The number of mapped reads that do not match with the parental reference sequence at the position can be interpreted as the number of successes in a group of trials (sequencing events). Hence, we assume that the observed mismatch counts () are binomially distributed, i.e.,
where the number of sequencing events and is the probability of the difference between the parental and offspring strain at the chromosomal location .
Note that, Bulk Segregant Analysis  was used in this experiment. This method extracts the sequences randomly from a pool of selected segregants instead of applying NGS on each of the selected segregants, individually.
The highly ethanol-tolerant yeast strain was also crossed with 28 partial artificial marked strains . These strains contain several artificial unique sequences of 20 bp with a distance of approximately 20.000 bp between them. After screening the offspring for high ethanol tolerance, the presence of these artificial markers was checked by PCR, for approximately 50 viable segregants in chromosomes VIII to XVI. Moreover, we also had NGS data at our disposal from the parent strain with the trait.
There are several issues that have to be taken into account prior to the analysis. The scatterplot of the mismatch SNP frequencies along chromosome XIV, shown in Figure 7, illustrates these issues. First, a large number of SNPs with a mismatch frequency below 10% is observed. The majority of these SNPs probably correspond to sequencing errors. Second, a few high-frequency SNPs are present. These are most likely due to sequencing errors, errors in the reference sequence, or a low number of sequencing events. Third, there is a lot of variability present in the data. This is inherent to BSA-NGS, which relies on the random extraction of the sequences from the pool of selected segregants, i.e. some sequences covering the same SNP location might originate from the same segregant and the number of sequencing events (reads) per SNP location is random.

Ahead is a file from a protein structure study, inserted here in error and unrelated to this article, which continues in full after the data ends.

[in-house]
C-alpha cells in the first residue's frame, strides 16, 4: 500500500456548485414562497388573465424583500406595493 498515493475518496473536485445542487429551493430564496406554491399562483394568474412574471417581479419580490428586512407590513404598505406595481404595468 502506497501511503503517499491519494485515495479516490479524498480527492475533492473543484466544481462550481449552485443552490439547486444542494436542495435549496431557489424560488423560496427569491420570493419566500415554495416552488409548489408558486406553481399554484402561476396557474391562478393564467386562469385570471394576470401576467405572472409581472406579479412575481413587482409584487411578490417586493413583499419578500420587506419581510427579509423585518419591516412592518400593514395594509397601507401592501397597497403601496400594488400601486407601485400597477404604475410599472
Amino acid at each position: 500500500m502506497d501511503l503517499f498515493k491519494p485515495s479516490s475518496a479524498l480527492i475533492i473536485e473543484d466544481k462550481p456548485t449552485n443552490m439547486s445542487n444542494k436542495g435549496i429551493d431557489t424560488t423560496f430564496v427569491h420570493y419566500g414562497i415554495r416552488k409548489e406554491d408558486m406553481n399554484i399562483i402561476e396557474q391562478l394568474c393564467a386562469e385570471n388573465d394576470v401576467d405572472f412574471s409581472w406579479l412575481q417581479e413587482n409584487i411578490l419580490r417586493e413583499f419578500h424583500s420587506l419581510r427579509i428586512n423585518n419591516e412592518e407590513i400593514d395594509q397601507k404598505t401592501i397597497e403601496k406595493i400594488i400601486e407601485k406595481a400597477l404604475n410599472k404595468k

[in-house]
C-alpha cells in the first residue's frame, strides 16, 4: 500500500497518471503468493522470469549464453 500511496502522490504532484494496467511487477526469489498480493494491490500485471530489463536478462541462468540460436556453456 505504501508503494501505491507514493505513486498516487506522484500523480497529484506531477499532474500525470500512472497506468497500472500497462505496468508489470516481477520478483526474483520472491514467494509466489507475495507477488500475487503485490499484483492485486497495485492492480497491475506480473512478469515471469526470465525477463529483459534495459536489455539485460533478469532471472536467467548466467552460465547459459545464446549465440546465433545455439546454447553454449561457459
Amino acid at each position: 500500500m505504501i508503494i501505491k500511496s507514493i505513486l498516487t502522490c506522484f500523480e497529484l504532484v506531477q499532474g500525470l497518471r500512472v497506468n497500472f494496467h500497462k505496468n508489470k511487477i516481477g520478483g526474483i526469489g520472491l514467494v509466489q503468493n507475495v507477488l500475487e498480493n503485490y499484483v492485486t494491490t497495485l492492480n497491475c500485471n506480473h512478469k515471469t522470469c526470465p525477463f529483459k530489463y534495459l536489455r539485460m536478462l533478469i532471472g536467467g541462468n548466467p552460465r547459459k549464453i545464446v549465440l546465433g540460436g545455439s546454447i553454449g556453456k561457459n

Figure 7. The mismatch frequency for SNPs on chromosome XIV for the segregants with an ethanol tolerance of at least 16%.doi:10.1371/journal.pone.0055133.g007
To address these issues, one could try to correct the sequencing errors , use alternative base-calling procedures , , or apply filtering. We have chosen for a filtering method, as we did not have access to the raw data necessary for applying the other correction mechanisms. We used the NGS data of the parent with the trait for this purpose and aligned it against the genome of the lab strain without the trait. The differences between both strains were identified and their frequencies plotted against their chromosomal location, as illustrated in Figure 8 (left panel). The plot clearly shows two distinct groups of SNPs with high and low mismatch frequencies. We considered SNPs with a mismatch frequency higher than 80% to be potentially reliable. The second selection criterion was based on the sequencing depth, i.e., the number of reads aligned at a particular location. Dohm et al. (2008)  showed that a 20-fold sequencing coverage is sufficient to compensate for sequencing errors by correct reads. Hence, we only used the high-frequency SNPs at genomic positions with a coverage of at least 20 reads. In the analysis of the selected pool of segregants, we only consider those SNPs, which we termed “reliable.” The effect of this filtering procedure is displayed in the right panel of Figure 8, and in Table S1.
Figure 8. The mismatch frequency of “reliable” (black) and “unreliable” (grey) SNPs on chromosome XIV.
Left panel : parental strain with a high ethanol tolerance; right panel: the selected segregants.doi:10.1371/journal.pone.0055133.g008